The article applies geopolitical, temporal, and technological factors of media theory to seventeenth-century England in order to understand the effects of the information environment upon legal institutions and government. It considers factors such as the textuality of the reign of King James I, effusive spread of printing throughout Europe, smuggling of political and religious texts from overseas, citation to a much broader base of textual of authority, and developments in stabilized texts and cross-referencing to create a web of authority. Each of these factors affected the development and independent standing of legal and authoritative works, such as Lord Edward Coke`s Institutes, the English Bible, and political tracts. In turn, the influence of such works on legal and political developments curtailed absolute monarchy and led to the onset of roles for public opinion and political discourse.

A presentation, based upon this paper, was originally made at the 5th International Conference of the Book, Madrid, Spain (Oct. 2007).

Source: LSN Law & Humanities Vol. 12 No. 28,  07/30/2008

The Future of Reading and Researching the Pacific Northwest tree octopus

Today’s New York Times has a front-page feature “Literacy Debate: Online, R U Really Reading?,” by Motoko Rich.  “This is the first in a series of articles that will look at how the Internet and other technological and social forces are changing the way people read.”  The article contains numerous instances of using the internet for research and the resulting potential liabilities; for example:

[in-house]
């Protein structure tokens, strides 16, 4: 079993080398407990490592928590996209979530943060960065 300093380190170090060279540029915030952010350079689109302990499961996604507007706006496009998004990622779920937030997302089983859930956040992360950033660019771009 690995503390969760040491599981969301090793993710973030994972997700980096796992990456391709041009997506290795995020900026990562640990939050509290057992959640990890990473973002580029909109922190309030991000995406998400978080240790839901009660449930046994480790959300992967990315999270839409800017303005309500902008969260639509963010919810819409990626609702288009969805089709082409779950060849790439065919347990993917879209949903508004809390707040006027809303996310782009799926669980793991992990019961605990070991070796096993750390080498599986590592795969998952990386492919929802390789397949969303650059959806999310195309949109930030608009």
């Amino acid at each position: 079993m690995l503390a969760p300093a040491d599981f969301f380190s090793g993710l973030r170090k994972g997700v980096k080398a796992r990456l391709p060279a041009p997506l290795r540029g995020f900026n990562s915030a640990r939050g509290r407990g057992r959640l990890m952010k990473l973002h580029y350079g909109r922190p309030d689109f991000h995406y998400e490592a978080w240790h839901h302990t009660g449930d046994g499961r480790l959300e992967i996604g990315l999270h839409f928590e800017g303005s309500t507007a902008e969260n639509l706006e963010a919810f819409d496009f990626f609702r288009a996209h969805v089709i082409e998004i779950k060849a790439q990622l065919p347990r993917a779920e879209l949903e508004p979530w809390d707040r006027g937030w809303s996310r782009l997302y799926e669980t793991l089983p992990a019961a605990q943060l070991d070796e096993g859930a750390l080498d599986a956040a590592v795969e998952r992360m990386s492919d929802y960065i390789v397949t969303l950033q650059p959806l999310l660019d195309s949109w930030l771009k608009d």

Web readers are persistently weak at judging whether information is trustworthy.  In one study, Donald J. Leu, who researches literacy and technology at the University of Connecticut, asked 48 students to look at a spoof Web site (http://zapatopi.net/treeoctopus/) about a mythical species known as the “Pacific Northwest tree octopus.” Nearly 90 percent of them missed the joke and deemed the site a reliable source.

The article also mentions Nicholas Carr’s article in The Atlantic, “Is Google Making Us Stupid,” the subject of a post here, Jet Ski research” – Is Google Making Us Stoopid?  The New York Times article offers a good example of some “Jet Ski research” as performed by a 16-year old boy:

When researching the 19th-century Chief Justice Roger B. Taney for one class, he typed Taney’s name into Google and scanned the Wikipedia entry and other biographical sites.  Instead of reading an entire page, he would type in a search word like “college” to find Taney’s alma mater, assembling his information nugget by nugget.

Buying books?

Paul recently blogged about Matt Asay’s post regarding an article in The Atlantic and quoted Asay’s discussion of “returning to reading”…..So, I was really struck by the bookstore sales numbers described in the May 19th issue of Publishers Weekly (p.11).  The headline reads: “Bookstore sales up 5% in quarter” and the article goes on to mention that the bookstore segment is doing far better than the rest of the retail segment of the economy.  Although, bookstores do sell a lot of latte these days, too.

And, speaking of books, the June 2nd issue of Publishers Weekly had an interesting sidebar on “Readership by the Numbers” (p.6).  Eleven percent of the people polled (Random House/Zogby poll) enjoy reading digital books;  forty-three percent went to bookstore for a specific title; and, true enough: seventy-seven percent make additional purchases when looking for a specific title.